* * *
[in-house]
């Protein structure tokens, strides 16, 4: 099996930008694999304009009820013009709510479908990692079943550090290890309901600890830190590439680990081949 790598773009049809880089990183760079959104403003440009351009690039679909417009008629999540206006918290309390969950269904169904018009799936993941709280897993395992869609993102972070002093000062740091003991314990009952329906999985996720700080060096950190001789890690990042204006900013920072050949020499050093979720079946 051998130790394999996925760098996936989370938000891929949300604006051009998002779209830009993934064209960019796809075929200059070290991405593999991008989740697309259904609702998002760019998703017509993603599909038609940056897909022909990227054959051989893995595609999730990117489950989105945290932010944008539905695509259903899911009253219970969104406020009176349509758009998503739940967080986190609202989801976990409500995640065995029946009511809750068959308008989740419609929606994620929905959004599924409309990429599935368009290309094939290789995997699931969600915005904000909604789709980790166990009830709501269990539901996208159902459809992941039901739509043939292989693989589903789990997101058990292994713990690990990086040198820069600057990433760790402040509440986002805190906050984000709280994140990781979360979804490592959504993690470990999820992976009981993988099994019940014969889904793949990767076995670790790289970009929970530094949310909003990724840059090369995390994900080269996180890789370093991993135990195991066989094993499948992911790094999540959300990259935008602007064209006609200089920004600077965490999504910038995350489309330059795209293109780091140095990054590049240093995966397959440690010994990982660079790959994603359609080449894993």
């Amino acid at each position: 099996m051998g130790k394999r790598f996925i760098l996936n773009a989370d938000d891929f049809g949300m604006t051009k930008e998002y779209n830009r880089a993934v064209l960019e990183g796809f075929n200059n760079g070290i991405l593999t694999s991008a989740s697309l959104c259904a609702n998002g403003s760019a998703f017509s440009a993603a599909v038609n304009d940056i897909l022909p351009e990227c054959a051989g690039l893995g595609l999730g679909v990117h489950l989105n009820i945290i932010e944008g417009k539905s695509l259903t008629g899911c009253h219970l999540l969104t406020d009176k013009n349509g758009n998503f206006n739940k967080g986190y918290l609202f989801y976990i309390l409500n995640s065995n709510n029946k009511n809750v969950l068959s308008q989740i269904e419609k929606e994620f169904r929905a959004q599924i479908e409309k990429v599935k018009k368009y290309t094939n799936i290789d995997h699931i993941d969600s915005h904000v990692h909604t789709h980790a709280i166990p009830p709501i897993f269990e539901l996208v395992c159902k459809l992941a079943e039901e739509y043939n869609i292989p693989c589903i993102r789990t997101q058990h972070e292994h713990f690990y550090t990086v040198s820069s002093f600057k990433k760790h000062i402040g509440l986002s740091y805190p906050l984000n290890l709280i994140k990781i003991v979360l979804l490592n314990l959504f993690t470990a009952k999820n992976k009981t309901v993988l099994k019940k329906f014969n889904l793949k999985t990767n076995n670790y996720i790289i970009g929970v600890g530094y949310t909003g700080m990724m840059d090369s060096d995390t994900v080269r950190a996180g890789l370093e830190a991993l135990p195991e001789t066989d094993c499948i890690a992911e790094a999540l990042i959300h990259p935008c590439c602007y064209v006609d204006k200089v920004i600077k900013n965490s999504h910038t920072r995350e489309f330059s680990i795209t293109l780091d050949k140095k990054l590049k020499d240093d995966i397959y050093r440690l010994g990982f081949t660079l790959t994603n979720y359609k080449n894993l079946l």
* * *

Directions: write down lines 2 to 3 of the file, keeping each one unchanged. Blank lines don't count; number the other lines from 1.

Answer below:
């Protein structure tokens, strides 16, 4: 099996930008694999304009009820013009709510479908990692079943550090290890309901600890830190590439680990081949 790598773009049809880089990183760079959104403003440009351009690039679909417009008629999540206006918290309390969950269904169904018009799936993941709280897993395992869609993102972070002093000062740091003991314990009952329906999985996720700080060096950190001789890690990042204006900013920072050949020499050093979720079946 051998130790394999996925760098996936989370938000891929949300604006051009998002779209830009993934064209960019796809075929200059070290991405593999991008989740697309259904609702998002760019998703017509993603599909038609940056897909022909990227054959051989893995595609999730990117489950989105945290932010944008539905695509259903899911009253219970969104406020009176349509758009998503739940967080986190609202989801976990409500995640065995029946009511809750068959308008989740419609929606994620929905959004599924409309990429599935368009290309094939290789995997699931969600915005904000909604789709980790166990009830709501269990539901996208159902459809992941039901739509043939292989693989589903789990997101058990292994713990690990990086040198820069600057990433760790402040509440986002805190906050984000709280994140990781979360979804490592959504993690470990999820992976009981993988099994019940014969889904793949990767076995670790790289970009929970530094949310909003990724840059090369995390994900080269996180890789370093991993135990195991066989094993499948992911790094999540959300990259935008602007064209006609200089920004600077965490999504910038995350489309330059795209293109780091140095990054590049240093995966397959440690010994990982660079790959994603359609080449894993």
């Amino acid at each position: 099996m051998g130790k394999r790598f996925i760098l996936n773009a989370d938000d891929f049809g949300m604006t051009k930008e998002y779209n830009r880089a993934v064209l960019e990183g796809f075929n200059n760079g070290i991405l593999t694999s991008a989740s697309l959104c259904a609702n998002g403003s760019a998703f017509s440009a993603a599909v038609n304009d940056i897909l022909p351009e990227c054959a051989g690039l893995g595609l999730g679909v990117h489950l989105n009820i945290i932010e944008g417009k539905s695509l259903t008629g899911c009253h219970l999540l969104t406020d009176k013009n349509g758009n998503f206006n739940k967080g986190y918290l609202f989801y976990i309390l409500n995640s065995n709510n029946k009511n809750v969950l068959s308008q989740i269904e419609k929606e994620f169904r929905a959004q599924i479908e409309k990429v599935k018009k368009y290309t094939n799936i290789d995997h699931i993941d969600s915005h904000v990692h909604t789709h980790a709280i166990p009830p709501i897993f269990e539901l996208v395992c159902k459809l992941a079943e039901e739509y043939n869609i292989p693989c589903i993102r789990t997101q058990h972070e292994h713990f690990y550090t990086v040198s820069s002093f600057k990433k760790h000062i402040g509440l986002s740091y805190p906050l984000n290890l709280i994140k990781i003991v979360l979804l490592n314990l959504f993690t470990a009952k999820n992976k009981t309901v993988l099994k019940k329906f014969n889904l793949k999985t990767n076995n670790y996720i790289i970009g929970v600890g530094y949310t909003g700080m990724m840059d090369s060096d995390t994900v080269r950190a996180g890789l370093e830190a991993l135990p195991e001789t066989d094993c499948i890690a992911e790094a999540l990042i959300h990259p935008c590439c602007y064209v006609d204006k200089v920004i600077k900013n965490s999504h910038t920072r995350e489309f330059s680990i795209t293109l780091d050949k140095k990054l590049k020499d240093d995966i397959y050093r440690l010994g990982f081949t660079l790959t994603n979720y359609k080449n894993l079946l």